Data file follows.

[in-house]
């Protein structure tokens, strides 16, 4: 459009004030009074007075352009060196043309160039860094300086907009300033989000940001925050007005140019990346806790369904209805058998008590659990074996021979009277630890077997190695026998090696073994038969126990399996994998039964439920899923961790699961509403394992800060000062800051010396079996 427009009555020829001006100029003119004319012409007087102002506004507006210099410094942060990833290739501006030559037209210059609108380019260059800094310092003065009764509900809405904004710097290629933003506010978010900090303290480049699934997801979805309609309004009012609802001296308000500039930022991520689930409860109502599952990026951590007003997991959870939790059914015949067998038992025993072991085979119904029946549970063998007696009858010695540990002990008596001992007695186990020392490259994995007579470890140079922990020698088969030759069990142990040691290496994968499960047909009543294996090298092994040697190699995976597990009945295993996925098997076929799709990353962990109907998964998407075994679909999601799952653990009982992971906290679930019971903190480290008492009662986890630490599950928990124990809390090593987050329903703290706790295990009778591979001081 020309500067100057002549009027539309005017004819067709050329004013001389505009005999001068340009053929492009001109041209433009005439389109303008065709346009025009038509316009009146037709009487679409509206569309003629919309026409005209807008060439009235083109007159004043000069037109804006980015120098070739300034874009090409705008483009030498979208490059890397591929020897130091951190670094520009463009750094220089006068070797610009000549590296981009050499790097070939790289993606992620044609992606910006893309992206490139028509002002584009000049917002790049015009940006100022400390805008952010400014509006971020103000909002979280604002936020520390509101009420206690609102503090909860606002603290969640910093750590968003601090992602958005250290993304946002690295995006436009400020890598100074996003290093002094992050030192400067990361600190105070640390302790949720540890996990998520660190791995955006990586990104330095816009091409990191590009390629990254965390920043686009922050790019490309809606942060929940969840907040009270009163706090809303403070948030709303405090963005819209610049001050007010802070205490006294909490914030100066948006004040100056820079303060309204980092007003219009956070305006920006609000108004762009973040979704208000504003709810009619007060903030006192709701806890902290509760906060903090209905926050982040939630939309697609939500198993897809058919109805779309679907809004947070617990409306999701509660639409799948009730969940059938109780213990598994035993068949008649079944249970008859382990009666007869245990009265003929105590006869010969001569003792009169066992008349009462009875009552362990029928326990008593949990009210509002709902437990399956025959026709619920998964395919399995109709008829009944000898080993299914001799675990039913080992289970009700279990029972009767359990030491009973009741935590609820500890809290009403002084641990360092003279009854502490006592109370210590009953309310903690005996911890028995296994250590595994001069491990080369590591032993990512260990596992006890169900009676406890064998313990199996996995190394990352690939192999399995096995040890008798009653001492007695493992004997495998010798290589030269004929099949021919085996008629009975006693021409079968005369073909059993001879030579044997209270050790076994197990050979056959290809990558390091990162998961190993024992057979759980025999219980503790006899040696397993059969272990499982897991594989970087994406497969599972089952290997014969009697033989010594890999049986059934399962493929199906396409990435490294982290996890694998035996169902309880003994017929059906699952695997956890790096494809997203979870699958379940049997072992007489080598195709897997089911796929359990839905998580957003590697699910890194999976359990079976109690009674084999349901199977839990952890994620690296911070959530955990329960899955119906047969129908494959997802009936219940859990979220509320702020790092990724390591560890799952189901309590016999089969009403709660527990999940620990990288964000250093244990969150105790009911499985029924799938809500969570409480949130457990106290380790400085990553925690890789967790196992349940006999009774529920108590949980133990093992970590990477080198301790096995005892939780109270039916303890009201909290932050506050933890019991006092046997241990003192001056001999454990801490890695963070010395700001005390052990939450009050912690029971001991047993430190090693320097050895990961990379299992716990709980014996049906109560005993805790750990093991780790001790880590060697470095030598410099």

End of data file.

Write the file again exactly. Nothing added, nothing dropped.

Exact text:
[in-house]
């Protein structure tokens, strides 16, 4: 459009004030009074007075352009060196043309160039860094300086907009300033989000940001925050007005140019990346806790369904209805058998008590659990074996021979009277630890077997190695026998090696073994038969126990399996994998039964439920899923961790699961509403394992800060000062800051010396079996 427009009555020829001006100029003119004319012409007087102002506004507006210099410094942060990833290739501006030559037209210059609108380019260059800094310092003065009764509900809405904004710097290629933003506010978010900090303290480049699934997801979805309609309004009012609802001296308000500039930022991520689930409860109502599952990026951590007003997991959870939790059914015949067998038992025993072991085979119904029946549970063998007696009858010695540990002990008596001992007695186990020392490259994995007579470890140079922990020698088969030759069990142990040691290496994968499960047909009543294996090298092994040697190699995976597990009945295993996925098997076929799709990353962990109907998964998407075994679909999601799952653990009982992971906290679930019971903190480290008492009662986890630490599950928990124990809390090593987050329903703290706790295990009778591979001081 020309500067100057002549009027539309005017004819067709050329004013001389505009005999001068340009053929492009001109041209433009005439389109303008065709346009025009038509316009009146037709009487679409509206569309003629919309026409005209807008060439009235083109007159004043000069037109804006980015120098070739300034874009090409705008483009030498979208490059890397591929020897130091951190670094520009463009750094220089006068070797610009000549590296981009050499790097070939790289993606992620044609992606910006893309992206490139028509002002584009000049917002790049015009940006100022400390805008952010400014509006971020103000909002979280604002936020520390509101009420206690609102503090909860606002603290969640910093750590968003601090992602958005250290993304946002690295995006436009400020890598100074996003290093002094992050030192400067990361600190105070640390302790949720540890996990998520660190791995955006990586990104330095816009091409990191590009390629990254965390920043686009922050790019490309809606942060929940969840907040009270009163706090809303403070948030709303405090963005819209610049001050007010802070205490006294909490914030100066948006004040100056820079303060309204980092007003219009956070305006920006609000108004762009973040979704208000504003709810009619007060903030006192709701806890902290509760906060903090209905926050982040939630939309697609939500198993897809058919109805779309679907809004947070617990409306999701509660639409799948009730969940059938109780213990598994035993068949008649079944249970008859382990009666007869245990009265003929105590006869010969001569003792009169066992008349009462009875009552362990029928326990008593949990009210509002709902437990399956025959026709619920998964395919399995109709008829009944000898080993299914001799675990039913080992289970009700279990029972009767359990030491009973009741935590609820500890809290009403002084641990360092003279009854502490006592109370210590009953309310903690005996911890028995296994250590595994001069491990080369590591032993990512260990596992006890169900009676406890064998313990199996996995190394990352690939192999399995096995040890008798009653001492007695493992004997495998010798290589030269004929099949021919085996008629009975006693021409079968005369073909059993001879030579044997209270050790076994197990050979056959290809990558390091990162998961190993024992057979759980025999219980503790006899040696397993059969272990499982897991594989970087994406497969599972089952290997014969009697033989010594890999049986059934399962493929199906396409990435490294982290996890694998035996169902309880003994017929059906699952695997956890790096494809997203979870699958379940049997072992007489080598195709897997089911796929359990839905998580957003590697699910890194999976359990079976109690009674084999349901199977839990952890994620690296911070959530955990329960899955119906047969129908494959997802009936219940859990979220509320702020790092990724390591560890799952189901309590016999089969009403709660527990999940620990990288964000250093244990969150105790009911499985029924799938809500969570409480949130457990106290380790400085990553925690890789967790196992349940006999009774529920108590949980133990093992970590990477080198301790096995005892939780109270039916303890009201909290932050506050933890019991006092046997241990003192001056001999454990801490890695963070010395700001005390052990939450009050912690029971001991047993430190090693320097050895990961990379299992716990709980014996049906109560005993805790750990093991780790001790880590060697470095030598410099």